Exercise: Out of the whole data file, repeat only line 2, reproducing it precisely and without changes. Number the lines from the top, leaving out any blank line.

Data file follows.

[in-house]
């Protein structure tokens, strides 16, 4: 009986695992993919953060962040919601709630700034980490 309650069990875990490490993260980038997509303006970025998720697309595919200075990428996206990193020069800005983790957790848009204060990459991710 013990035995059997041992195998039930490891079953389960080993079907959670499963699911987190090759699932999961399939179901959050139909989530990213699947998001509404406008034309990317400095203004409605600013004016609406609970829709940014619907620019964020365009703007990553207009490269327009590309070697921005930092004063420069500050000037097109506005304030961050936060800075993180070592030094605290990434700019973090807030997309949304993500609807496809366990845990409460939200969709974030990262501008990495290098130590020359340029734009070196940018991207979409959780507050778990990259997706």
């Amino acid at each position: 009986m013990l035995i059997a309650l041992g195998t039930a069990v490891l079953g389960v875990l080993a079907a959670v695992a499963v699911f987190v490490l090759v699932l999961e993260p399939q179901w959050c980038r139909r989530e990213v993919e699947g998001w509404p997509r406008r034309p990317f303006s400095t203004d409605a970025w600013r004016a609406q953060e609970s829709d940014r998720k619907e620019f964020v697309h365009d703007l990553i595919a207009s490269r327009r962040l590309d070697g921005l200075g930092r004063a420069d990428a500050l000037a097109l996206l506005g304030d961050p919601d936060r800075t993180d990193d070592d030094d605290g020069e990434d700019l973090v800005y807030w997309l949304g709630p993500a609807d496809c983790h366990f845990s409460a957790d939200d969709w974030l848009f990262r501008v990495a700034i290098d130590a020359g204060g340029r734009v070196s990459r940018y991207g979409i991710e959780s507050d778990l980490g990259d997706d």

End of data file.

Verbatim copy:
């Protein structure tokens, strides 16, 4: 009986695992993919953060962040919601709630700034980490 309650069990875990490490993260980038997509303006970025998720697309595919200075990428996206990193020069800005983790957790848009204060990459991710 013990035995059997041992195998039930490891079953389960080993079907959670499963699911987190090759699932999961399939179901959050139909989530990213699947998001509404406008034309990317400095203004409605600013004016609406609970829709940014619907620019964020365009703007990553207009490269327009590309070697921005930092004063420069500050000037097109506005304030961050936060800075993180070592030094605290990434700019973090807030997309949304993500609807496809366990845990409460939200969709974030990262501008990495290098130590020359340029734009070196940018991207979409959780507050778990990259997706």